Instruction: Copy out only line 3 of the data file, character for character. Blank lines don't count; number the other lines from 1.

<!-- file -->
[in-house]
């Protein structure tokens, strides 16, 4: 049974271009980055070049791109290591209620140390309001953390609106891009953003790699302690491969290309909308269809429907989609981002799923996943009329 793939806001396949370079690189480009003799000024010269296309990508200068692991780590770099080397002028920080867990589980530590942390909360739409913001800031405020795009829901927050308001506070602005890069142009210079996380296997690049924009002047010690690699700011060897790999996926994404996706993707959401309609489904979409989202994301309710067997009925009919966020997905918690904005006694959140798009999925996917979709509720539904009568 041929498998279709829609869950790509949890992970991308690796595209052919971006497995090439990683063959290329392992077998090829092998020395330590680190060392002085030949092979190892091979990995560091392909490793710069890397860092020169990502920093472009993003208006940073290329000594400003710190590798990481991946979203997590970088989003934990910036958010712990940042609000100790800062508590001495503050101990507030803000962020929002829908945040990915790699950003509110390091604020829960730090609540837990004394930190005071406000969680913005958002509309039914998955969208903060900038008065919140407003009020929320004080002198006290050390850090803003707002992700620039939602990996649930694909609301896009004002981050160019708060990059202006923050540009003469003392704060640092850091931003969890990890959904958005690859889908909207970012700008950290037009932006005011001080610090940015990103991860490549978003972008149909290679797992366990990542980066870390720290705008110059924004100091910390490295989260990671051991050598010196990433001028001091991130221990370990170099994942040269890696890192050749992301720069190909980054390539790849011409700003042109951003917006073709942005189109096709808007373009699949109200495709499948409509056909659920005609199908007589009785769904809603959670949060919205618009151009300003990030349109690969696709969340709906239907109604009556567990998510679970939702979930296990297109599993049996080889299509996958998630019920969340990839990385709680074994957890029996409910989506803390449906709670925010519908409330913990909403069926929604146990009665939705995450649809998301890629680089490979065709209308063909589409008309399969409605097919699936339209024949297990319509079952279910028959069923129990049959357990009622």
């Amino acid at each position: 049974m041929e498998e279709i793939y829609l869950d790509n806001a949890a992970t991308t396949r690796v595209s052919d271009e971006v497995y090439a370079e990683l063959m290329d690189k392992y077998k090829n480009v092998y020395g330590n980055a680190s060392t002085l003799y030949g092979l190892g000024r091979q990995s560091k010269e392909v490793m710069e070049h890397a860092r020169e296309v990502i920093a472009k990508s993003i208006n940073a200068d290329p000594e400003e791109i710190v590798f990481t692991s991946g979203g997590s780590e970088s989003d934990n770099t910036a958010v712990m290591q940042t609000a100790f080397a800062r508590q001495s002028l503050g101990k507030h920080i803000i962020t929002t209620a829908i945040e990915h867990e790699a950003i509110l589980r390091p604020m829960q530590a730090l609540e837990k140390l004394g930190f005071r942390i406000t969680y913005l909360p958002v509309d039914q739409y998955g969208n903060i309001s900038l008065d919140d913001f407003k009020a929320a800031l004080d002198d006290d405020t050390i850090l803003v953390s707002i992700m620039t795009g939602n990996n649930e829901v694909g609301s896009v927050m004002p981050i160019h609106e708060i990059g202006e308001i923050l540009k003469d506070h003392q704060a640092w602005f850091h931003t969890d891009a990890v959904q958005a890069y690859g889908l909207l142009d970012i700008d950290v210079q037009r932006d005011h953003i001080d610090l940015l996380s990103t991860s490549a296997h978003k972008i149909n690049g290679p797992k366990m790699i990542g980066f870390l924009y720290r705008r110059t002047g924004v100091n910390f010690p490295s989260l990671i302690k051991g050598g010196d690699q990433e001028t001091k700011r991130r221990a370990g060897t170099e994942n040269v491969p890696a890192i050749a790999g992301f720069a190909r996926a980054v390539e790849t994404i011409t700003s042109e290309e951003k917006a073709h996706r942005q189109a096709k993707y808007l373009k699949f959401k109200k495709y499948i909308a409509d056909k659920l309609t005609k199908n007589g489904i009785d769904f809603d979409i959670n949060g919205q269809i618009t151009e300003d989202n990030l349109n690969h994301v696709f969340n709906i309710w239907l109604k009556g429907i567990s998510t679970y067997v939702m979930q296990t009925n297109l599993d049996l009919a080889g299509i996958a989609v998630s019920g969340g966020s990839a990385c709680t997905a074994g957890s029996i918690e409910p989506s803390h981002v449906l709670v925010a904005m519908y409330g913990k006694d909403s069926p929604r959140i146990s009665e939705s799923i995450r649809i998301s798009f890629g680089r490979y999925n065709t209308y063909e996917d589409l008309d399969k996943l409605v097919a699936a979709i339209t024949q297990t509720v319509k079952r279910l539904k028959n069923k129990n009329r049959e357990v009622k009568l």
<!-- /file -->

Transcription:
């Amino acid at each position: 049974m041929e498998e279709i793939y829609l869950d790509n806001a949890a992970t991308t396949r690796v595209s052919d271009e971006v497995y090439a370079e990683l063959m290329d690189k392992y077998k090829n480009v092998y020395g330590n980055a680190s060392t002085l003799y030949g092979l190892g000024r091979q990995s560091k010269e392909v490793m710069e070049h890397a860092r020169e296309v990502i920093a472009k990508s993003i208006n940073a200068d290329p000594e400003e791109i710190v590798f990481t692991s991946g979203g997590s780590e970088s989003d934990n770099t910036a958010v712990m290591q940042t609000a100790f080397a800062r508590q001495s002028l503050g101990k507030h920080i803000i962020t929002t209620a829908i945040e990915h867990e790699a950003i509110l589980r390091p604020m829960q530590a730090l609540e837990k140390l004394g930190f005071r942390i406000t969680y913005l909360p958002v509309d039914q739409y998955g969208n903060i309001s900038l008065d919140d913001f407003k009020a929320a800031l004080d002198d006290d405020t050390i850090l803003v953390s707002i992700m620039t795009g939602n990996n649930e829901v694909g609301s896009v927050m004002p981050i160019h609106e708060i990059g202006e308001i923050l540009k003469d506070h003392q704060a640092w602005f850091h931003t969890d891009a990890v959904q958005a890069y690859g889908l909207l142009d970012i700008d950290v210079q037009r932006d005011h953003i001080d610090l940015l996380s990103t991860s490549a296997h978003k972008i149909n690049g290679p797992k366990m790699i990542g980066f870390l924009y720290r705008r110059t002047g924004v100091n910390f010690p490295s989260l990671i302690k051991g050598g010196d690699q990433e001028t001091k700011r991130r221990a370990g060897t170099e994942n040269v491969p890696a890192i050749a790999g992301f720069a190909r996926a980054v390539e790849t994404i011409t700003s042109e290309e951003k917006a073709h996706r942005q189109a096709k993707y808007l373009k699949f959401k109200k495709y499948i909308a409509d056909k659920l309609t005609k199908n007589g489904i009785d769904f809603d979409i959670n949060g919205q269809i618009t151009e300003d989202n990030l349109n690969h994301v696709f969340n709906i309710w239907l109604k009556g429907i567990s998510t679970y067997v939702m979930q296990t009925n297109l599993d049996l009919a080889g299509i996958a989609v998630s019920g969340g966020s990839a990385c709680t997905a074994g957890s029996i918690e409910p989506s803390h981002v449906l709670v925010a904005m519908y409330g913990k006694d909403s069926p929604r959140i146990s009665e939705s799923i995450r649809i998301s798009f890629g680089r490979y999925n065709t209308y063909e996917d589409l008309d399969k996943l409605v097919a699936a979709i339209t024949q297990t509720v319509k079952r279910l539904k028959n069923k129990n009329r049959e357990v009622k009568l």